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Electric Sheep Robotics launches autonomous mower

September 2, 2021
Electric Sheep’s autonomous mowing robot attaches to existing mowers (Photo: Electric Sheep Robotics)

Electric Sheep’s autonomous mowing robot attaches to existing mowers (Photo: Electric Sheep Robotics)

Startup company Electric Sheep Robotics launched autonomous technology for existing gasoline and electric mowers.

Electric Sheep’s Dexter Robot attaches to new or existing mowers and receives over the air updates, requires minimal training and can mow any type of grass fully autonomously. The company also plans to apply the technology to other turf applications, including snow removal, sweeping, sidewalk repairs and pest control.

The robot uses light detection and ranging (LiDAR — a laser-based computer vision technology), cameras, GPS and ultrasonic sensors to maneuver across diverse terrain. Robots are monitored while in use and incorporate a safety-rated system capable of detecting perimeter breaches.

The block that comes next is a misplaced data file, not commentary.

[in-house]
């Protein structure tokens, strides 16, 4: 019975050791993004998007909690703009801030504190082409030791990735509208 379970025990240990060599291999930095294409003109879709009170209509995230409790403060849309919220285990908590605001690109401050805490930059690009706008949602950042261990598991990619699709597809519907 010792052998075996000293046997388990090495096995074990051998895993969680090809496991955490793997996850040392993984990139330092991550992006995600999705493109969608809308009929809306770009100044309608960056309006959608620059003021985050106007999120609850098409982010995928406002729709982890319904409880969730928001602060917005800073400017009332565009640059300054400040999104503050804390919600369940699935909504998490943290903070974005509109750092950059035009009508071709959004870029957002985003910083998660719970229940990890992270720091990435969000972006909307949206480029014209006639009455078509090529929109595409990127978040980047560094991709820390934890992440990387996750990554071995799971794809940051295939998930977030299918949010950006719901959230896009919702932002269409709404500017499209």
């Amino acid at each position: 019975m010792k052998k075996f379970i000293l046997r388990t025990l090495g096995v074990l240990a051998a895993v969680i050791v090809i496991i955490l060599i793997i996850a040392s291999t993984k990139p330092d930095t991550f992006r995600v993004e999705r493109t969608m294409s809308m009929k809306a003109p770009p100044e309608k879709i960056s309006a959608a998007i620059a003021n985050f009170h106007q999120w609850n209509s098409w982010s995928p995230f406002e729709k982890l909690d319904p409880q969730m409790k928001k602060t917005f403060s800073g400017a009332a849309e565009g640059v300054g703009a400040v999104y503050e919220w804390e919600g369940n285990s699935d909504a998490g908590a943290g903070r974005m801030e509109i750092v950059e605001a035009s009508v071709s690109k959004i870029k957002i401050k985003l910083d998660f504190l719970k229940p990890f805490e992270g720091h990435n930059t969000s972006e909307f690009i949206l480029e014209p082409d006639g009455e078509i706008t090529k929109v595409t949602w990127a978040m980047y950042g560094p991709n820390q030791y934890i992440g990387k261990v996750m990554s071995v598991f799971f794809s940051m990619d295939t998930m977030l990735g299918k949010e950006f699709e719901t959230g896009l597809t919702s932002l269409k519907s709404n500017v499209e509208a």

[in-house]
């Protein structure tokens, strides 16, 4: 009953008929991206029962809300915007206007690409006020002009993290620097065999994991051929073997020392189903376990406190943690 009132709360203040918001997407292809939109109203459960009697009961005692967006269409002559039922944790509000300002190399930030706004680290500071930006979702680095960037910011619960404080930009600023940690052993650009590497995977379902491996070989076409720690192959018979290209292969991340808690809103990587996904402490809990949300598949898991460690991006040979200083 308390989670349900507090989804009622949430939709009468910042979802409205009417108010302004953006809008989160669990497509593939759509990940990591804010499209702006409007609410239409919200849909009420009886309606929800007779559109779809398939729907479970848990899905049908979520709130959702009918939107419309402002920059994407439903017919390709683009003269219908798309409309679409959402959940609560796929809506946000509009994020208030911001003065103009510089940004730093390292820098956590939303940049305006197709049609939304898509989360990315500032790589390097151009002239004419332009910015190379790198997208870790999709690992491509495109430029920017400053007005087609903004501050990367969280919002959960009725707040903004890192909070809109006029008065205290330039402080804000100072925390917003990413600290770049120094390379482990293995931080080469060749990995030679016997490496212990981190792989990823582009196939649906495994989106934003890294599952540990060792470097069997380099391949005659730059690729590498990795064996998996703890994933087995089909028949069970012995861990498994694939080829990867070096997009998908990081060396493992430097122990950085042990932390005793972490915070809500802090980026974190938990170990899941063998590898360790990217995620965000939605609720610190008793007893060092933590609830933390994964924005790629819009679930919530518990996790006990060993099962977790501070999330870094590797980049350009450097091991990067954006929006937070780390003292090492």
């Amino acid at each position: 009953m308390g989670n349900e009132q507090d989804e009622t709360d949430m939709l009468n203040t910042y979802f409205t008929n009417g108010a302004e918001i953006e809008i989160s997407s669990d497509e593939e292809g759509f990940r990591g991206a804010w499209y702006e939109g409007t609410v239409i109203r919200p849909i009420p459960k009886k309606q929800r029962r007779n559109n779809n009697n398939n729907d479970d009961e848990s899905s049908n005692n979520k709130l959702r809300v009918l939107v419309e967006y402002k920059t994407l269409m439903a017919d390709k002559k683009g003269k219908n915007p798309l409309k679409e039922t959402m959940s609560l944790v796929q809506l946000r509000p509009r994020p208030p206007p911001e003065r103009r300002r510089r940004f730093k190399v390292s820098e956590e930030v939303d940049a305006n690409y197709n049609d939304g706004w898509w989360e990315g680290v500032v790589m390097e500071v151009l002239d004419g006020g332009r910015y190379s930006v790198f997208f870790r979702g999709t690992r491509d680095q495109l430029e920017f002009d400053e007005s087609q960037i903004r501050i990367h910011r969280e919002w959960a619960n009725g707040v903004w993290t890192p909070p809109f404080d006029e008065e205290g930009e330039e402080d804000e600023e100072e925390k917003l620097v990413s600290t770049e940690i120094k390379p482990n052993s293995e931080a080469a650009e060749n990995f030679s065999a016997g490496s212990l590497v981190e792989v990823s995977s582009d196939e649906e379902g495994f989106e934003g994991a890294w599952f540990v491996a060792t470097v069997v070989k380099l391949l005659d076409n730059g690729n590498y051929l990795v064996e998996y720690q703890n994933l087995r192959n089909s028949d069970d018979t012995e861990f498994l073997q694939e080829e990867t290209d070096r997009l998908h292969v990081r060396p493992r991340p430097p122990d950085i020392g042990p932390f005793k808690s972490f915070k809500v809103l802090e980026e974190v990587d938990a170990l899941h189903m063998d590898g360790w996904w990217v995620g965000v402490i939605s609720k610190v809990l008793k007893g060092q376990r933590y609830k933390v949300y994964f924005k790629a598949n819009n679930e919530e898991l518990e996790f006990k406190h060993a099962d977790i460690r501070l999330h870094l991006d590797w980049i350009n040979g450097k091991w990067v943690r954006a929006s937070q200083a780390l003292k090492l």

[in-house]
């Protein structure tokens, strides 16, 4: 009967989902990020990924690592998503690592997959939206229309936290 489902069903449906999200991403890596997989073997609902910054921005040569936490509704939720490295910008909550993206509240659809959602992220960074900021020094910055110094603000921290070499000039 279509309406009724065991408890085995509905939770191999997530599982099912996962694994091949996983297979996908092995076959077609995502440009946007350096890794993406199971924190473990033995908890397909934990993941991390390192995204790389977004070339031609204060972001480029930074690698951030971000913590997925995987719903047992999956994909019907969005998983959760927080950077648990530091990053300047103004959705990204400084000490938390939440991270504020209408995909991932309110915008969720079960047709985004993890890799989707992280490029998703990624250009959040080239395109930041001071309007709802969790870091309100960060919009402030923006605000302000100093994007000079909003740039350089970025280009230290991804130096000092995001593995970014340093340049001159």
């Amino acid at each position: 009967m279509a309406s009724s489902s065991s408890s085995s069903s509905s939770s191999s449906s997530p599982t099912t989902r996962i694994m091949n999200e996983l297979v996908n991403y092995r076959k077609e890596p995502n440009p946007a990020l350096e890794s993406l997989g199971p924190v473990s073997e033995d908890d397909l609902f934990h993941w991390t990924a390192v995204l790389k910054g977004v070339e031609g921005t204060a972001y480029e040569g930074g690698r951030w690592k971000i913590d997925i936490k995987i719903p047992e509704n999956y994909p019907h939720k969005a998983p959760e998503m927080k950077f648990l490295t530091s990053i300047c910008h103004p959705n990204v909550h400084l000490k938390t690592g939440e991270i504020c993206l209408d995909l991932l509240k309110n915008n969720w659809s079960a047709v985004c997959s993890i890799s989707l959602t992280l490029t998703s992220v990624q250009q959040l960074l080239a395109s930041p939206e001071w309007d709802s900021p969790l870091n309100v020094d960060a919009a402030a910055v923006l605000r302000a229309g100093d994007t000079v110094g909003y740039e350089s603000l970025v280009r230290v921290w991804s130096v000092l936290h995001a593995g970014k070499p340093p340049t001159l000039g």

The company’s name comes from the Philip K. Dick’s classic 1968 dystopian science fiction novel “Do Androids Dream of Electric Sheep,” the inspiration for Ridley Scott’s 1982 cult classic film “Blade Runner.”

Company officials said the autonomous, robotic mowers will address the green industry’s biggest need — labor. The startup has been working with landscaping companies to gauge interest and has several early users testing models throughout the country.

“The acuity of the need is so deep and the willingness to try autonomy so intense that we have been overwhelmed by the response,” said Nag Murty, CEO and co-founder of Electric Sheep. “If we were to stop acquiring new customers today and just expand among the ones who are  signed on with us, we would already have hundreds of millions in annual revenue in a few years.”

Electric Sheep has raised about $4 million to develop its technology led by Foundation Capital, with participation from Grep VC, Signia Ventures and angels such as Ariel Cohen (TripActions), Travis Deyle (Cobalt Robotics) and Sahil Lavingia (GumRoad).

Similar to other autonomous mower startups, Electric Sheep does not plan to sell its products (early robotic mowers from several companies are loaded with sensing technology, making them far to expensive for the average crew), instead offering robots-as-a-service (RaaS), charging companies by the amount mowed.

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